Psilocybin – A hallucinogenic or entheogenic alkaloid (4-phosphoryloxyN, N-dimethyltryptamine) of the tryptamine family present in many species of fungi, the best-known being the genus Psilocybe, including Psilocybe cubensis and Psilocybe semilanceata (Liberty Cap), popularly known as “magic mushrooms” or “shrooms.” Psilocybin mushrooms are found in many places worldwide, and the use of them is especially associated with those cultures that have domesticated cattle, since many species are dung living.
Gordon Wasson identified psilocybin, along with fly agaric (Amanita muscaria) and other mushrooms, as part of an “archaic mushroom cult” that spread across the globe from ancient Europe. Timothy Leary, on the other hand, promoted magic mushrooms as the key to transforming society and unlocking human consciousness, while Terence McKenna held magic mushrooms and other entheogens to be the triggers for achieving cosmic consciousness. All of these authors assumed mushroom use was intrinsically a shamanic occupation and that it was both widespread and archaic in origin. Andy Letcher has convincingly deconstructed this discourse, arguing that, apart from accidental ingestion in Europe (recorded as “poisoning”) and the deliberate recreational and sacramental use since the first recorded instance in 1970, the “folk evidence” supposed by Wasson is unverified and, outside Europe, the role of the magic mushroom use has been exaggerated.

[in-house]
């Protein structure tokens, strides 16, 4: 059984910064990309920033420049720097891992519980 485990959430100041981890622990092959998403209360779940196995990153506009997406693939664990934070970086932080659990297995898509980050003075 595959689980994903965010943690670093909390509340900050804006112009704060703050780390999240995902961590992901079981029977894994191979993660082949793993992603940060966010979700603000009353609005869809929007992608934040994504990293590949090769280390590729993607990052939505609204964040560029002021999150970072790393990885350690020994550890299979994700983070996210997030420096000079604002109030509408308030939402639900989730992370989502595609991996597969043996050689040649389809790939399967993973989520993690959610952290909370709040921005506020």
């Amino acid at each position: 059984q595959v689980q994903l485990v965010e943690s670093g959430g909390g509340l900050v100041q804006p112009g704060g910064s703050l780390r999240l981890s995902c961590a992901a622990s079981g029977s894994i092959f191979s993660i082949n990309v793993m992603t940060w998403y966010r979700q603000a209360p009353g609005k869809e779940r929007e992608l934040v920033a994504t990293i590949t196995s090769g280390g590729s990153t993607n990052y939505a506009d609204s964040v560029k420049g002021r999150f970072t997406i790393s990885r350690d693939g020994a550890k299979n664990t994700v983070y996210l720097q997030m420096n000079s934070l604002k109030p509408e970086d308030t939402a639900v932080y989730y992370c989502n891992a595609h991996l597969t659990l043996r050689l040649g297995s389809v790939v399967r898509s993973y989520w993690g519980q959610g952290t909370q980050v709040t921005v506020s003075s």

The principal location for magic mushroom use is Mexico, where half the world’s species exist, and it is here that Wasson met and went on to celebrate in print the Mazatec Indian curandera Maria Sabina, who privileged the help of mushrooms in inducing vomiting at least as much as she sought their aid in inducing visions. Nonetheless, magic mushrooms play significant roles in Cyberian shamanism and Pagan animism and among psychonauts.
Historical Dictionary of Shamanism by Graham Harvey and Robert J. Wallis 2007